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The role of viruses in the aetiopathogenesis of inflammatory bowel disease (IBD) has been a topic of conjecture for decades. Initial focus on specific viral agents in IBD like norovirus, rotaviruses and measles virus did not gain ground. The advent of metagenomics and detailed assessment of the ‘whole gut virome’ has now shown that the gastrointestinal tract harbours nearly 109 virus like particles per gram, with the majority comprised of prokaryotic viruses (bacteriophages infecting bacteria) and a minority of eukaryotic viruses.1 In IBD, the bacteriophages as apex predators in the gut ecosystem can alter their bacterial prey resulting in ‘dysbiosis’ of the bacterial population whereas eukaryotic viruses can interact directly with the host innate immune system and lead to chronic inflammation.1 This leaves us with the intriguing prospect that ‘viral dysbiosis’ could very well be the initiating event triggering the inflammatory cascade in patients with IBD.2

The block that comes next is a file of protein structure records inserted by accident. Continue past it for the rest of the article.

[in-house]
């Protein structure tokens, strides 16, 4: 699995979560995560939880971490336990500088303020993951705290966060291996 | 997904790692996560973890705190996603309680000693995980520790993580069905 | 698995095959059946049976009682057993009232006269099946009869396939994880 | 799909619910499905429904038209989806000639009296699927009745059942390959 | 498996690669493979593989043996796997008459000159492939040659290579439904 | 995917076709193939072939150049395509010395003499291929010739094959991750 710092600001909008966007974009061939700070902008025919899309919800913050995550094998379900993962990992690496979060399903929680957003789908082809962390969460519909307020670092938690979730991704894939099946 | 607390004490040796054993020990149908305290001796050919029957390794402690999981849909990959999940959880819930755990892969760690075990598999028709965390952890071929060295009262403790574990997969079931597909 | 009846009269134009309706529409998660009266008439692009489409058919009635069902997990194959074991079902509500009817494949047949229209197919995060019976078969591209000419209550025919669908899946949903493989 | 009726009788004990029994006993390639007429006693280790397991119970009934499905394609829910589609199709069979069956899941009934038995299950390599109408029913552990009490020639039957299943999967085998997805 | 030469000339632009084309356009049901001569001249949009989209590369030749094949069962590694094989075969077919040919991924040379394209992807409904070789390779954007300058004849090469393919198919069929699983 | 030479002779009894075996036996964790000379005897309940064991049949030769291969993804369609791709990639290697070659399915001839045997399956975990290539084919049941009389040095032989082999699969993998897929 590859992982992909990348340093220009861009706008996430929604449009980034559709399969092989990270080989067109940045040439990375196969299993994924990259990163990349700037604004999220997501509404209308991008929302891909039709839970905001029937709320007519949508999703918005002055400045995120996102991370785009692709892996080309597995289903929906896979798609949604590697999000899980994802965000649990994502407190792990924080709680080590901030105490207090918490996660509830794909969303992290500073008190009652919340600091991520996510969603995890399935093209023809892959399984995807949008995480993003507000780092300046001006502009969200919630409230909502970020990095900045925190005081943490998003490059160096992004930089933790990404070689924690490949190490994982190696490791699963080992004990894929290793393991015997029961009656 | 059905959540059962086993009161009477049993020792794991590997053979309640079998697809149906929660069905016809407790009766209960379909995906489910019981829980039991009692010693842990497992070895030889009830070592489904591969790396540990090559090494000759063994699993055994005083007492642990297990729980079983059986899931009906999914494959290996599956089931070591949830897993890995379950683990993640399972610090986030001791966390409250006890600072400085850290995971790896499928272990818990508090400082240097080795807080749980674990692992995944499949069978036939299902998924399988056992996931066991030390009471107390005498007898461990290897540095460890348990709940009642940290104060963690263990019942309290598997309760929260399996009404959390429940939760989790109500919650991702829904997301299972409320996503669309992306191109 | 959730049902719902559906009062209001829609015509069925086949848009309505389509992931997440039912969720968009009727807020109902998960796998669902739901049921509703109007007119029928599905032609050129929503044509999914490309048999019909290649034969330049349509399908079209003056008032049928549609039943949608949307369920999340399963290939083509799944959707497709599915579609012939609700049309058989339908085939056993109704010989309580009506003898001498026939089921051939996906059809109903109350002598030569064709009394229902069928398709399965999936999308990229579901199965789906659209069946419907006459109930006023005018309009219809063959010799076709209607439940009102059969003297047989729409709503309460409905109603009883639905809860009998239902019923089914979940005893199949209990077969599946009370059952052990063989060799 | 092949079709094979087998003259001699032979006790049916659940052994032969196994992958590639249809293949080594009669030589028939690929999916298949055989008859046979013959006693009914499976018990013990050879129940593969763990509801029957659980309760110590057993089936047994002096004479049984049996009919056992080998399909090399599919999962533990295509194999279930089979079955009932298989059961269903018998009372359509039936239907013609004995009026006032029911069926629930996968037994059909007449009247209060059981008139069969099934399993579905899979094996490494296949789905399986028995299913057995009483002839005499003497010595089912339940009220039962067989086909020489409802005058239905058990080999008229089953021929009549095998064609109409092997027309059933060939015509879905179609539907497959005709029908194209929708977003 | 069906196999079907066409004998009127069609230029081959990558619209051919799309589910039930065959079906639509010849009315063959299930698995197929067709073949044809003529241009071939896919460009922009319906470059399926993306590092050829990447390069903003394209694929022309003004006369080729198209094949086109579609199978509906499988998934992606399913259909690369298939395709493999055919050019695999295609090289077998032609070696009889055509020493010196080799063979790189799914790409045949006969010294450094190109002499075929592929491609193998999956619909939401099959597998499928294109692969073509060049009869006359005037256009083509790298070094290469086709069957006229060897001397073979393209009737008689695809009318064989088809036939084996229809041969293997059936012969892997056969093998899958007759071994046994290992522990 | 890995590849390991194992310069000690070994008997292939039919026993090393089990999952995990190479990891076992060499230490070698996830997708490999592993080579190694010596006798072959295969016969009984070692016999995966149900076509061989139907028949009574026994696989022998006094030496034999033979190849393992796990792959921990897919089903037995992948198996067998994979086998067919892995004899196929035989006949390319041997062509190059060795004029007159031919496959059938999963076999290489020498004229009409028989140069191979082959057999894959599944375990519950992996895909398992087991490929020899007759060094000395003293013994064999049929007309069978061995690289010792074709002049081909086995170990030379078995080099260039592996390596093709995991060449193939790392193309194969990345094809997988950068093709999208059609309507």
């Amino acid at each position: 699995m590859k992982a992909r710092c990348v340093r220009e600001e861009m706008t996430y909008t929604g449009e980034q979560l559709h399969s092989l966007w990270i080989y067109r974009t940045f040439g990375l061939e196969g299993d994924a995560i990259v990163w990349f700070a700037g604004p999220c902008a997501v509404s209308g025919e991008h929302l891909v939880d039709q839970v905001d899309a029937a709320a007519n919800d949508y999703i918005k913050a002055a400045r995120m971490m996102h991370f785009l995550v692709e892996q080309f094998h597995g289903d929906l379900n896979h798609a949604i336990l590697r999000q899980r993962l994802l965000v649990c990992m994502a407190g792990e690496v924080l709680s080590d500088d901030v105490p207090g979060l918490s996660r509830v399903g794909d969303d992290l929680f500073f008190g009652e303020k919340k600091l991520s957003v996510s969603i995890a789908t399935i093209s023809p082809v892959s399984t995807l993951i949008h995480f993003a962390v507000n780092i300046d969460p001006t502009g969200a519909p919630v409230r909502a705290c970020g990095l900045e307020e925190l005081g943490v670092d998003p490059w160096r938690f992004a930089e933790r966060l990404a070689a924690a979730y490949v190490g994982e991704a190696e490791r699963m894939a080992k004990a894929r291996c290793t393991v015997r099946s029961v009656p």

In Gut, Massimino et al have reported a novel association of viral infection and IBD.3 The authors have previously reported an upregulation of the HBx protein belonging to the Orthohepadnavirus genus, in the gut virome of early diagnosed, treatment naïve ‘paediatric’ subjects with ulcerative colitis (UC), but not in those with Crohn’s disease (CD) or normal subjects.4 In the current study, they confirmed HBx positivity in …
Contributors IM has drafted this commentary.
Funding The authors have not declared a specific grant for this research from any funding agency in the public, commercial or not-for-profit sectors.
Competing interests None declared.
Provenance and peer review Commissioned; internally peer reviewed.